Call Number:
C267.242789 P966sac
Publisher, Date:
Washington, DC : Smithsonian Institution Press, c2000.
xx, 108 p. : ill. ; 24 cm.
Includes bibliographical references (p. 101-106) and index.
Haciendo Penitencia: Caridad, Oración, y el buen ejemplo -- Risking it all for civilization -- Storytelling, sacredness, truth, and power -- The story of Penitente spirituality as practical Christianity -- The story of popular religious expression in Hispano/Chicano religions.
1560989742 (alk. paper)
1560983949 (pbk. : alk. paper)
Where Is It?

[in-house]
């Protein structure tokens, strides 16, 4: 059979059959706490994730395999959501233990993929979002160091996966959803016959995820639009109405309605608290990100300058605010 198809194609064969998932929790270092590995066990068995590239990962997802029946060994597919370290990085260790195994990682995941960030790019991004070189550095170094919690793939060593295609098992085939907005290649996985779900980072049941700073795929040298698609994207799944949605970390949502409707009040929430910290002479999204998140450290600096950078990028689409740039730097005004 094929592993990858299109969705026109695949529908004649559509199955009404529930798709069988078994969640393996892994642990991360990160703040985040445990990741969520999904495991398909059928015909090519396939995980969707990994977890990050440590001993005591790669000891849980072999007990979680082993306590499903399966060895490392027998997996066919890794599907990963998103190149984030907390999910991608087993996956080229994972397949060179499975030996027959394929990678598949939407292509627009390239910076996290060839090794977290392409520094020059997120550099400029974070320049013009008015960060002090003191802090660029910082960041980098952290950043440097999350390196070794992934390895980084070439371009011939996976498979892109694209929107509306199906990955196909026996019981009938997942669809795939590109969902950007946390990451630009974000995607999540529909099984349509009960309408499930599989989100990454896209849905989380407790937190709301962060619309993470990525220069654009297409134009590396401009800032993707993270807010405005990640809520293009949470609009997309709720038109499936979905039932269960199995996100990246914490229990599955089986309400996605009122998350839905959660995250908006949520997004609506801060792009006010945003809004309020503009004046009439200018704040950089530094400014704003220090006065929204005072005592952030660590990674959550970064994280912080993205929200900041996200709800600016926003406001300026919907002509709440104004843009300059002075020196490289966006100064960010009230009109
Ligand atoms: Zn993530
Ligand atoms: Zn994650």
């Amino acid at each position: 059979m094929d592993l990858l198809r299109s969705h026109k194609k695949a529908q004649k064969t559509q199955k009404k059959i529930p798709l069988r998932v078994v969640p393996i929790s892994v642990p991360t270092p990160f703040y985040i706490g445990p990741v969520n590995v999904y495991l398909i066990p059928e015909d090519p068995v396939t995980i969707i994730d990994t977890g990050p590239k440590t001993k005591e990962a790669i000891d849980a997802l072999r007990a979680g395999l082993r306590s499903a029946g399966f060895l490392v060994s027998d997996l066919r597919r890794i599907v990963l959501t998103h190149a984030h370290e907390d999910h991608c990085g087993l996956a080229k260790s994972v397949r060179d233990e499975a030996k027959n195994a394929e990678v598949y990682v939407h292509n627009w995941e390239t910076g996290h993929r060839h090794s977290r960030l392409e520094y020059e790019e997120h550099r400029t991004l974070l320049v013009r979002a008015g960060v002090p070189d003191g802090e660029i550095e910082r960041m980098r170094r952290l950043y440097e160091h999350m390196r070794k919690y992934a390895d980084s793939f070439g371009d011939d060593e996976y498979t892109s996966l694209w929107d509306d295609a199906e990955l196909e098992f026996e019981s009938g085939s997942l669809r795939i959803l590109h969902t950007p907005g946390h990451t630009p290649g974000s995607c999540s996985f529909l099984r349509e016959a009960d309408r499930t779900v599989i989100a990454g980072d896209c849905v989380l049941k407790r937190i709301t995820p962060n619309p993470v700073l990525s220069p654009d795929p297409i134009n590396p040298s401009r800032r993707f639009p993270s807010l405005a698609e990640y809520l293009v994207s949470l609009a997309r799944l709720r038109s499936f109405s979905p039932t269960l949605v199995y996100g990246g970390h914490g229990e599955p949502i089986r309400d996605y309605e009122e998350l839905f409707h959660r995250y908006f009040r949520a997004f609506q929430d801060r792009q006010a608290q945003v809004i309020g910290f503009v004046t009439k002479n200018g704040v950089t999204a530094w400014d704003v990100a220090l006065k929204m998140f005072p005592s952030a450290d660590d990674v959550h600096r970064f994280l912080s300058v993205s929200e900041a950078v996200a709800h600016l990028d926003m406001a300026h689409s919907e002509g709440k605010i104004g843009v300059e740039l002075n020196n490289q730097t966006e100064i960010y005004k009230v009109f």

On the isolated frontiers of the Spanish empire, Catholicism flourished with little direction or support from the centers of colonial power in Mexico. Hispano Catholics in the Southwest fashioned a self-reliant, lay religion that was intimately connected to their everyday experiences. From this tradition emerged Los Hermanos Penitentes of New Mexico, a brotherhood that has led Hispano communities both in worship and in practical measures -- such as collective irrigation and harvest -- since the end of eighteenth century. Yet in accounts that range from nineteenth-century pastoral letters to sensational mid-twentieth-century magazine "exposes", the brotherhood has been cast as a group of religious primitives who practice self-flagellation and other bizarre rituals. Drawing on seven years of research and extensive interviews with several penitentes, Alberto Lopez Pulido focuses on their core religious concept of doing penance through charity, prayer, and the good example. He explains that for the penitentes, prayer is a form of action and acts of charity are tantamount to prayer -- and that both provide good examples to the brotherhood and the community at large. Lopez Pulido argues that such teachings, which have flourished outside the boundaries of institutional Catholicism, should be seen as creative, practical, and lived religious expression rather than as deviancy. Allowing penitentes' oral histories to reveal their views of the sacred, Lopez Pulido shows how the brotherhood's practices have continued to maintain community identity and purpose throughout northern New Mexico.
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